—Emilia Saiz, Secretary-General, United Cities and Local Governments (UCLG), in the Coivd-19: Responding, Re-opening and Recovery Towards Resilience of Cities webinar

Our joint choices now will determine how sustainable, resilient, and inclusive our cities will be tomorrow. We all have a unique opportunity to make the right decisions to create cities that work for all, now and in the future... Urban infrastructure is built to last. If we build without considering the needs of the most vulnerable, we perpetuate inequalities.

—Grete Faremo, Under-Secretary-General and Executive Director of UNOPS at the 2019 C40 World Mayors Summit, Copenhagen, 10 October 2019

We need to make our societies more resilient and ensure a just transition….work together, leaving no one behind.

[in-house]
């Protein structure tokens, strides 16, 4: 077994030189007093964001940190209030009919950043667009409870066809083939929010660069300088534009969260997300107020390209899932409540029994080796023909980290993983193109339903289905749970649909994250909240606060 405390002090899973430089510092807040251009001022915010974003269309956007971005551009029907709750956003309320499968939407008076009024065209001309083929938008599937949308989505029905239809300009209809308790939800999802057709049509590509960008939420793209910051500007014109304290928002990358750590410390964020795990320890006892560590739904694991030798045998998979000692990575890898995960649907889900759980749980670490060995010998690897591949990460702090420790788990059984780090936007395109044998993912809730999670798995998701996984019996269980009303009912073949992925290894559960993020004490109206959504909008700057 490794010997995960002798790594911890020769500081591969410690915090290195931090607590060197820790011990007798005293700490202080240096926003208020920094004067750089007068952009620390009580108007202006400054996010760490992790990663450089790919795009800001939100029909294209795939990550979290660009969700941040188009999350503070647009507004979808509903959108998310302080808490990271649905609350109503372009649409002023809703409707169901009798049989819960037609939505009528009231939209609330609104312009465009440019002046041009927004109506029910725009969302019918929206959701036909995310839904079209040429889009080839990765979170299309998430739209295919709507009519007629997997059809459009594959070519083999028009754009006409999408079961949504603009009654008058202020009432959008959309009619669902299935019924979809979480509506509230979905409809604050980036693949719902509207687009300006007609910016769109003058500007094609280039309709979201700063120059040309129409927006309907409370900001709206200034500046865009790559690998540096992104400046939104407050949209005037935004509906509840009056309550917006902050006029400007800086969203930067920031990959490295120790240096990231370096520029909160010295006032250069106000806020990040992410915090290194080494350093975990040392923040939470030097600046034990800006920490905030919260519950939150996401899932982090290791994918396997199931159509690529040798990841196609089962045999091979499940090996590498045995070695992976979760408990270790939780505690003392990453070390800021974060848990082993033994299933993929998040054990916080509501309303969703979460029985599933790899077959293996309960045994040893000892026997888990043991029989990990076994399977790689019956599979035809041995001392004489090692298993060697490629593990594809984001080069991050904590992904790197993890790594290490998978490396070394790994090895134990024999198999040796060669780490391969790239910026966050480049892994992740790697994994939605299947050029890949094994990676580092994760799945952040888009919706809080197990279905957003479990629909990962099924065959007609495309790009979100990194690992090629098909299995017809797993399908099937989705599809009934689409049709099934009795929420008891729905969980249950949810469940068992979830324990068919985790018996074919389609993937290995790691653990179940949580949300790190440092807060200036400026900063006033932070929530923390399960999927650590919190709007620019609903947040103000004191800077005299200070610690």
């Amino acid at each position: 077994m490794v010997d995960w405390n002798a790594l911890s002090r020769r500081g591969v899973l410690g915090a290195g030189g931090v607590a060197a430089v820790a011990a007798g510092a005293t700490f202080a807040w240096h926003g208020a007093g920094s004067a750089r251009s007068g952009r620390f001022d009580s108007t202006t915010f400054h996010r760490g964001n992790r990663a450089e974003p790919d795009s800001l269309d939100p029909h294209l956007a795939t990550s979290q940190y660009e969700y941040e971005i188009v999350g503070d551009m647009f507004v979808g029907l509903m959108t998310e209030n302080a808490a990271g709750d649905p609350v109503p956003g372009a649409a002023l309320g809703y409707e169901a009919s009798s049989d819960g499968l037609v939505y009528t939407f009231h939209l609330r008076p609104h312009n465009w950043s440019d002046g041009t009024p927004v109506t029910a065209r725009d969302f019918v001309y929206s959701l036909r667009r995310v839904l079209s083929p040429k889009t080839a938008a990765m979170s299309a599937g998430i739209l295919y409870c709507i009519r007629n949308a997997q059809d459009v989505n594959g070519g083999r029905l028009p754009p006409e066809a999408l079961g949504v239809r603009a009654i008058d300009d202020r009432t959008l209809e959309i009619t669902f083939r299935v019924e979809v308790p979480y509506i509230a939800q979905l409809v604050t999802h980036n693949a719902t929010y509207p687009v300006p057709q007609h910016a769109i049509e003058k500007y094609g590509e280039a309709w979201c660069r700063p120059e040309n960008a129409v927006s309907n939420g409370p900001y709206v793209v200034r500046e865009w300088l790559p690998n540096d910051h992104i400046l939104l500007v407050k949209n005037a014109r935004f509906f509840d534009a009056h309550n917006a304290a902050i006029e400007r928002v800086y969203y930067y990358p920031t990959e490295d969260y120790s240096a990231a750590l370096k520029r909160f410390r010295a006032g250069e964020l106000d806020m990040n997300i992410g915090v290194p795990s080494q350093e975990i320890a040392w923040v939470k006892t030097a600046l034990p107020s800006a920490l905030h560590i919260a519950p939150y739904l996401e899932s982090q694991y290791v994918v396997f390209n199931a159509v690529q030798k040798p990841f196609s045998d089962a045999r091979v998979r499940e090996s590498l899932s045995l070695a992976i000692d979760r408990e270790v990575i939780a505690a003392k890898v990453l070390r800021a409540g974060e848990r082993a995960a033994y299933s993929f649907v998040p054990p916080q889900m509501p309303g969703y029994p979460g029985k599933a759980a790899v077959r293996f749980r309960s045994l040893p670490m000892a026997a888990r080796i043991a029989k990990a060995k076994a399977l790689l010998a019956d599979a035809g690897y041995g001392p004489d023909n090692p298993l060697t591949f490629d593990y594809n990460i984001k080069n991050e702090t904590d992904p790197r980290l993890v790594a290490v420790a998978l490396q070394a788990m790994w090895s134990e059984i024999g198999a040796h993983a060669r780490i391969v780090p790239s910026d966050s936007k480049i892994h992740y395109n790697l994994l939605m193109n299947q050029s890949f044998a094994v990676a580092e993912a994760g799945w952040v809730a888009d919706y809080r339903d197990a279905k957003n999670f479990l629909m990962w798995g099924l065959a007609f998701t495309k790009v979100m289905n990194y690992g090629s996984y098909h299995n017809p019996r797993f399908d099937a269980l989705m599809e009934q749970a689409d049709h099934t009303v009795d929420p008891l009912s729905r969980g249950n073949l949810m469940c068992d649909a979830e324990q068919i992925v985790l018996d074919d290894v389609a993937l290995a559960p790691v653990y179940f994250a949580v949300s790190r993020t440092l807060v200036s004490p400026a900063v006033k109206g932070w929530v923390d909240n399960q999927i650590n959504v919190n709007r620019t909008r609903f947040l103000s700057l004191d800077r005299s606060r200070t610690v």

—António Guterres, UN Secretary-General at the Opening of the General Debate of the 75th Session of the General Assembly, 22 September 2020
Helping your city thrive

Why reduce your disaster risk?

Reducing disaster risk is a critical component of sustainable development and overall resiliency. Disaster risk reduction investments saves lives, reduces damage to infrastructure, safeguards economic development and ensures development gains are sustained for future generations.

As of September 2016, the Campaign works with over 3,400 cities globally, ranging from major cities such as Mumbai and Cape Town to small towns in Austria, Chile, Pakistan and beyond.